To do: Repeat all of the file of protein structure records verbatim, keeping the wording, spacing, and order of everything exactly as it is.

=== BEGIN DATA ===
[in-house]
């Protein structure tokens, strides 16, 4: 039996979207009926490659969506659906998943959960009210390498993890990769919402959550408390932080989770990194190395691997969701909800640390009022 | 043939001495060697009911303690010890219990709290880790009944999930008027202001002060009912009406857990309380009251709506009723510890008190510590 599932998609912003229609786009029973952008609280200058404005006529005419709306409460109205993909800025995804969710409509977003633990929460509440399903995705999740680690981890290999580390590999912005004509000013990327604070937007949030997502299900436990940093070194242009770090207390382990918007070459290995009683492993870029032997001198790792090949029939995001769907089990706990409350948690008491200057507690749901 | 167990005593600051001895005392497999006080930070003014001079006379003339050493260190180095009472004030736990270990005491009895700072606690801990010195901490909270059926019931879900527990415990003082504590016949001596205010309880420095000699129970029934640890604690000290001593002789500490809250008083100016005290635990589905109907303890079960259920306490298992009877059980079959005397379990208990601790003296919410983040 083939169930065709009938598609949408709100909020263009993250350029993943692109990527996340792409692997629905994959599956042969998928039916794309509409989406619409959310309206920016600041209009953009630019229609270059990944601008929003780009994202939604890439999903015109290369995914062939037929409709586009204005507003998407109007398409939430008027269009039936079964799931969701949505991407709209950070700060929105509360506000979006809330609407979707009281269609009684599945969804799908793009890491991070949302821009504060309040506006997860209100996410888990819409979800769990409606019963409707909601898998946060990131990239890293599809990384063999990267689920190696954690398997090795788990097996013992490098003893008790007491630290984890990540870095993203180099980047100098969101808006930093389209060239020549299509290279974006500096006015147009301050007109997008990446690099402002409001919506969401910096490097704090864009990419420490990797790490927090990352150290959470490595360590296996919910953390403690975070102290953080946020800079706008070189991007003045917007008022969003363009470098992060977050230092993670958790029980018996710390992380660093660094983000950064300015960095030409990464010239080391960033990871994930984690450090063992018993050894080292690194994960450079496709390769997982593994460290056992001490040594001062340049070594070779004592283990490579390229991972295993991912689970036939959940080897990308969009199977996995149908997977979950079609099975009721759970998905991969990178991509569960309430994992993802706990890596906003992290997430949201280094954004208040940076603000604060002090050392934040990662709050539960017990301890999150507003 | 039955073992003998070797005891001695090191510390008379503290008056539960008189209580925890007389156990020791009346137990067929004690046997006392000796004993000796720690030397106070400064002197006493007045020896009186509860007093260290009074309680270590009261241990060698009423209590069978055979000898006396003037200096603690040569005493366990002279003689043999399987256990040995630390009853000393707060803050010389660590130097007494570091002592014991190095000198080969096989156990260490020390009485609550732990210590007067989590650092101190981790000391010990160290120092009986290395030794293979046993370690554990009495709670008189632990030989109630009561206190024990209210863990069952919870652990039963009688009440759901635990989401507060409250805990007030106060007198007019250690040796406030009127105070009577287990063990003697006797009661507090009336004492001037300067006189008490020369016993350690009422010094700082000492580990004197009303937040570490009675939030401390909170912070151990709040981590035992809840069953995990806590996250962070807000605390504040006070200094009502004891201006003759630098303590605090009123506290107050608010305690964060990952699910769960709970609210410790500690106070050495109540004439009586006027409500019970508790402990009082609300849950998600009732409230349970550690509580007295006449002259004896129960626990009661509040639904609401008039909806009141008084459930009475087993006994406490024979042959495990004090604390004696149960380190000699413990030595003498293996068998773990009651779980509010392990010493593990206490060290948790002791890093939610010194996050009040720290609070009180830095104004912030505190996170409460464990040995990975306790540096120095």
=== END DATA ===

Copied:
[in-house]
């Protein structure tokens, strides 16, 4: 039996979207009926490659969506659906998943959960009210390498993890990769919402959550408390932080989770990194190395691997969701909800640390009022 | 043939001495060697009911303690010890219990709290880790009944999930008027202001002060009912009406857990309380009251709506009723510890008190510590 599932998609912003229609786009029973952008609280200058404005006529005419709306409460109205993909800025995804969710409509977003633990929460509440399903995705999740680690981890290999580390590999912005004509000013990327604070937007949030997502299900436990940093070194242009770090207390382990918007070459290995009683492993870029032997001198790792090949029939995001769907089990706990409350948690008491200057507690749901 | 167990005593600051001895005392497999006080930070003014001079006379003339050493260190180095009472004030736990270990005491009895700072606690801990010195901490909270059926019931879900527990415990003082504590016949001596205010309880420095000699129970029934640890604690000290001593002789500490809250008083100016005290635990589905109907303890079960259920306490298992009877059980079959005397379990208990601790003296919410983040 083939169930065709009938598609949408709100909020263009993250350029993943692109990527996340792409692997629905994959599956042969998928039916794309509409989406619409959310309206920016600041209009953009630019229609270059990944601008929003780009994202939604890439999903015109290369995914062939037929409709586009204005507003998407109007398409939430008027269009039936079964799931969701949505991407709209950070700060929105509360506000979006809330609407979707009281269609009684599945969804799908793009890491991070949302821009504060309040506006997860209100996410888990819409979800769990409606019963409707909601898998946060990131990239890293599809990384063999990267689920190696954690398997090795788990097996013992490098003893008790007491630290984890990540870095993203180099980047100098969101808006930093389209060239020549299509290279974006500096006015147009301050007109997008990446690099402002409001919506969401910096490097704090864009990419420490990797790490927090990352150290959470490595360590296996919910953390403690975070102290953080946020800079706008070189991007003045917007008022969003363009470098992060977050230092993670958790029980018996710390992380660093660094983000950064300015960095030409990464010239080391960033990871994930984690450090063992018993050894080292690194994960450079496709390769997982593994460290056992001490040594001062340049070594070779004592283990490579390229991972295993991912689970036939959940080897990308969009199977996995149908997977979950079609099975009721759970998905991969990178991509569960309430994992993802706990890596906003992290997430949201280094954004208040940076603000604060002090050392934040990662709050539960017990301890999150507003 | 039955073992003998070797005891001695090191510390008379503290008056539960008189209580925890007389156990020791009346137990067929004690046997006392000796004993000796720690030397106070400064002197006493007045020896009186509860007093260290009074309680270590009261241990060698009423209590069978055979000898006396003037200096603690040569005493366990002279003689043999399987256990040995630390009853000393707060803050010389660590130097007494570091002592014991190095000198080969096989156990260490020390009485609550732990210590007067989590650092101190981790000391010990160290120092009986290395030794293979046993370690554990009495709670008189632990030989109630009561206190024990209210863990069952919870652990039963009688009440759901635990989401507060409250805990007030106060007198007019250690040796406030009127105070009577287990063990003697006797009661507090009336004492001037300067006189008490020369016993350690009422010094700082000492580990004197009303937040570490009675939030401390909170912070151990709040981590035992809840069953995990806590996250962070807000605390504040006070200094009502004891201006003759630098303590605090009123506290107050608010305690964060990952699910769960709970609210410790500690106070050495109540004439009586006027409500019970508790402990009082609300849950998600009732409230349970550690509580007295006449002259004896129960626990009661509040639904609401008039909806009141008084459930009475087993006994406490024979042959495990004090604390004696149960380190000699413990030595003498293996068998773990009651779980509010392990010493593990206490060290948790002791890093939610010194996050009040720290609070009180830095104004912030505190996170409460464990040995990975306790540096120095």